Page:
Educause Security Discussion
mailing list archives
Re: "Yay" Malware
From: "Parker, Ron" <Ron.Parker () BRAZOSPORT EDU>
Date: Fri, 12 Jan 2007 08:16:04 -0600
In cases where we've tried to repair the damage, without having a
removal tool available, I've seen some of my staff spend multiple days
trying to clean things up. As you know, then you never know for sure
that you've gotten it. I would guestimate that it has cost us several
hundred dollars in staff time per computer to try to clean up something.
We would only do that in very rare cases any more. These days, we
re-image with gusto.
Ron Parker, Director of Information Technology, Brazosport College
From: RL Vaughn [mailto:Randy_Vaughn () BAYLOR EDU]
Sent: Friday, January 12, 2007 7:49 AM
To: SECURITY () LISTSERV EDUCAUSE EDU
Subject: Re: [SECURITY] "Yay" Malware
Indeed the file, C:\WINDOWS\SYSTEM32\usb.exe, has been pinned
as the culprit.
Reports are it overwrites binaries critical to IM, tray
applications, and, apparently, the binaries of processes
active at the time of infection including some AV. The
binary is UPX packed. The infection vector has not yet been
determined to my knowledge.
Scott's reinstall or reimage option suggestion seems
realistic rather than paranoid. On that point, and other
previous postings, does anyone have a ballpark guesstimate of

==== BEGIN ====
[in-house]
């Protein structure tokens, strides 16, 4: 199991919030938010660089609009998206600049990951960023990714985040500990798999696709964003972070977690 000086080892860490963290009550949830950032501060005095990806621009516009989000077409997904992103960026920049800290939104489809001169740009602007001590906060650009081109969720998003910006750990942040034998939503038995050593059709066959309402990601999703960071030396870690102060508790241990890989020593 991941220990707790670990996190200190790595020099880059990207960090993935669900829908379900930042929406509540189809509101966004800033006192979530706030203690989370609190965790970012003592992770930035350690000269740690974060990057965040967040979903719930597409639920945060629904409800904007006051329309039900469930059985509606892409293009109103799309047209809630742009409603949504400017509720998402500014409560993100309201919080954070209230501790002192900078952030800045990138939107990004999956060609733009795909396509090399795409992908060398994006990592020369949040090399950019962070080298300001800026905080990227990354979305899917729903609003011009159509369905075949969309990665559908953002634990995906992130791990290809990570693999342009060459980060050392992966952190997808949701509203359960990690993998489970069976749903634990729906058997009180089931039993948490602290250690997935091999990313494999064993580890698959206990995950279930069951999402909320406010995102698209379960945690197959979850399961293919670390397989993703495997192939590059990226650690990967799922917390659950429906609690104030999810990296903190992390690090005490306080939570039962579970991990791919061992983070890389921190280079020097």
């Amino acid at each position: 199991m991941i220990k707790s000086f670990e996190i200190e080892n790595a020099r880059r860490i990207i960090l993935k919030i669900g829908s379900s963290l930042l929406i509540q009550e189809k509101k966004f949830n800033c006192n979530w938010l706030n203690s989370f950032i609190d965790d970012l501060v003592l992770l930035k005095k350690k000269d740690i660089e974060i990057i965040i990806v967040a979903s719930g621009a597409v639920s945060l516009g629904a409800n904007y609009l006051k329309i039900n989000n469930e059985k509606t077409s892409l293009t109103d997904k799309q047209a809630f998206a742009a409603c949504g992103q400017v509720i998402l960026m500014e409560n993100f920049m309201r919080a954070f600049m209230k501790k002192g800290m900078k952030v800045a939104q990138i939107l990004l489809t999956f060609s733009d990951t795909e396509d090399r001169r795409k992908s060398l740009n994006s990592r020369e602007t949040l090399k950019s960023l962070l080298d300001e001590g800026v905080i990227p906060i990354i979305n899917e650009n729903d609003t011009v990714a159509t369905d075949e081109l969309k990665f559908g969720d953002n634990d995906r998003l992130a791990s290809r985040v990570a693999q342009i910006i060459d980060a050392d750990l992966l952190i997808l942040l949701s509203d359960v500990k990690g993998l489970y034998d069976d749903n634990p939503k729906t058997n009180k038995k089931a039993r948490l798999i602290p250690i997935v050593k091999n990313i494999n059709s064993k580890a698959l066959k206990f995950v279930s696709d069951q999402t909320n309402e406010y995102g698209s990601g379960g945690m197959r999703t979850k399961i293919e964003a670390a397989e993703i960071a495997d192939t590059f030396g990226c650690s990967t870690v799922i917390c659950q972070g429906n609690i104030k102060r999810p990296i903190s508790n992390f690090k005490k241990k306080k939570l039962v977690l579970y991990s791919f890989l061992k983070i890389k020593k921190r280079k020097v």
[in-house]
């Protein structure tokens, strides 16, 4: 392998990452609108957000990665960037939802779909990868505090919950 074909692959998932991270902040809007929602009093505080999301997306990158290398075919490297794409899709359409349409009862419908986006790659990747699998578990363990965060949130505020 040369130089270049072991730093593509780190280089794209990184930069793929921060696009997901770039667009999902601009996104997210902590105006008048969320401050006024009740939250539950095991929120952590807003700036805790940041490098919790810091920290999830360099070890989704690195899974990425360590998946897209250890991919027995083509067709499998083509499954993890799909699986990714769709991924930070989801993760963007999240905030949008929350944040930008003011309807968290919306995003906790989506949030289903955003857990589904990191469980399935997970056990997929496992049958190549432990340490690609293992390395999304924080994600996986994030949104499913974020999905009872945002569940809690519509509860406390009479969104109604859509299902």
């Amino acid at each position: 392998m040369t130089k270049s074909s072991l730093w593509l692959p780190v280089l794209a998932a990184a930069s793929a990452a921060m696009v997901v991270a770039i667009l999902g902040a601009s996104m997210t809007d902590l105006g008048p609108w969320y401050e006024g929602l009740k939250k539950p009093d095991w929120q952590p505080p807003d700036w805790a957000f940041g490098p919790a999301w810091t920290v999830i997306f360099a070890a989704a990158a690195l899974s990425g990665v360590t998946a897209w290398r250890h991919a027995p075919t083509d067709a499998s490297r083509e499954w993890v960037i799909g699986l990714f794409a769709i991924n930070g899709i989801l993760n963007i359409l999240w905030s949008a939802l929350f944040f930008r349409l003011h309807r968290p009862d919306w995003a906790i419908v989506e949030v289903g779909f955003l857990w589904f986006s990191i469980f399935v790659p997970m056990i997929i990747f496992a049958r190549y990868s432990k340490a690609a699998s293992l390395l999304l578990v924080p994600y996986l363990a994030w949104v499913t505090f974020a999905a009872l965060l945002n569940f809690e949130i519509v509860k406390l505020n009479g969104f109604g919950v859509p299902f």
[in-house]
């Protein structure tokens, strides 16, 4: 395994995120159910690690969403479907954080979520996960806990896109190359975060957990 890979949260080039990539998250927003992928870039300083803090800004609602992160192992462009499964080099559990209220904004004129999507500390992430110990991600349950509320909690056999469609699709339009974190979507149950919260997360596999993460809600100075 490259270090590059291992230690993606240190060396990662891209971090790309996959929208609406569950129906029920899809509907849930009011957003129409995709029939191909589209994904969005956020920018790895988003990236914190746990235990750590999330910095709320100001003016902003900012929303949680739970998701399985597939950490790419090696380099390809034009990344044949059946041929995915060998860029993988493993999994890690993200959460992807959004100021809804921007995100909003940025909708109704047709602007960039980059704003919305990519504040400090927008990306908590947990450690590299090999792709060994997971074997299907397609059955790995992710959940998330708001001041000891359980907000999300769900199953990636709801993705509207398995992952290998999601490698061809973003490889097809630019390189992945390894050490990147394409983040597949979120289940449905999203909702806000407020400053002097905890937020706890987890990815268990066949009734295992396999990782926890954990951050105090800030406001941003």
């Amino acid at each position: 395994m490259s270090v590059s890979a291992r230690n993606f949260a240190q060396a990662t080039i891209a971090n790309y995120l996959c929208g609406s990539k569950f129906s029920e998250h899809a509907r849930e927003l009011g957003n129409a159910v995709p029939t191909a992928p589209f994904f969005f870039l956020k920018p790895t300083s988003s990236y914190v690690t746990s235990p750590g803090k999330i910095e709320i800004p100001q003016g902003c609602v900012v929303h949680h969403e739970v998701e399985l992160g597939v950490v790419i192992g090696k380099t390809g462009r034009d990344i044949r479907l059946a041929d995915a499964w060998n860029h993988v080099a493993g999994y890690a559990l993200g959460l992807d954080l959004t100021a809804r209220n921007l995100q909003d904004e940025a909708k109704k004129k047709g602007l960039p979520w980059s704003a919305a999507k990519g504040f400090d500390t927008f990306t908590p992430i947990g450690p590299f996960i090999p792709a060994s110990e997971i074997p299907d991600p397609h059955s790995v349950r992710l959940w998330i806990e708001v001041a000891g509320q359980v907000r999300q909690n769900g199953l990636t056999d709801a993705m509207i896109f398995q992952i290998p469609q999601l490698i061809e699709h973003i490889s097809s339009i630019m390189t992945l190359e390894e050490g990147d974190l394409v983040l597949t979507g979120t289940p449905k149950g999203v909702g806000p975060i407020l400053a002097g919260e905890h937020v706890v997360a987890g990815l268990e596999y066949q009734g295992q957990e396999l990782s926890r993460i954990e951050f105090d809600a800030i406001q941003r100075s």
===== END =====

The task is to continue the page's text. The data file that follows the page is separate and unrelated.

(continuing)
how much it costs to repair a single machine after such an infection?
Scott Fendley wrote:
Heya Tim et al,
Thankfully we have not seen it on our campus as of yet.
However, I do
know from communication with the Internet Storm Center that
has been sent to all of the major antivirus venders earlier in the
day. I would expect that definitions will be out for the initial
variation of this malware soon.
After determining the attack vector/infection technique, I would
typically reinstall or reimage the computer. I may be a little
paranoid, but I really don't like not knowing positively what the
state of security really is after a compromise of this nature.
It would be great if any determination could be made as to what the
infection vector might have been. Email, IM, website
the reports I have seen it seems the file that appears to
be part of
the 1st stage infection is C:\WINDOWS\SYSTEM32\usb.exe.
Hopefully I will have more details in the morning that I can share.
At 07:25 PM 1/11/2007, Tim Lane wrote:
has anyone seen (for want of a better term) the Yay
Malware. We are
seeing a small window with the word "yay" in it appear on the
desktop with a lot of outgoing traffic. A search on Google cites
quite a few people seeing this in the last 24 hours but
We have tried to remove it with:
Seems like it may be very new and the AV vendors have not
If anyone has seen it and mitigated it I would be
interested to hear.
Information Security Program Manager
Information Technology and Telecommunication Services
University PO Box 157 Lismore NSW 2480
(02 6620 3290 7 02 6620 3033 - tlane () scu edu au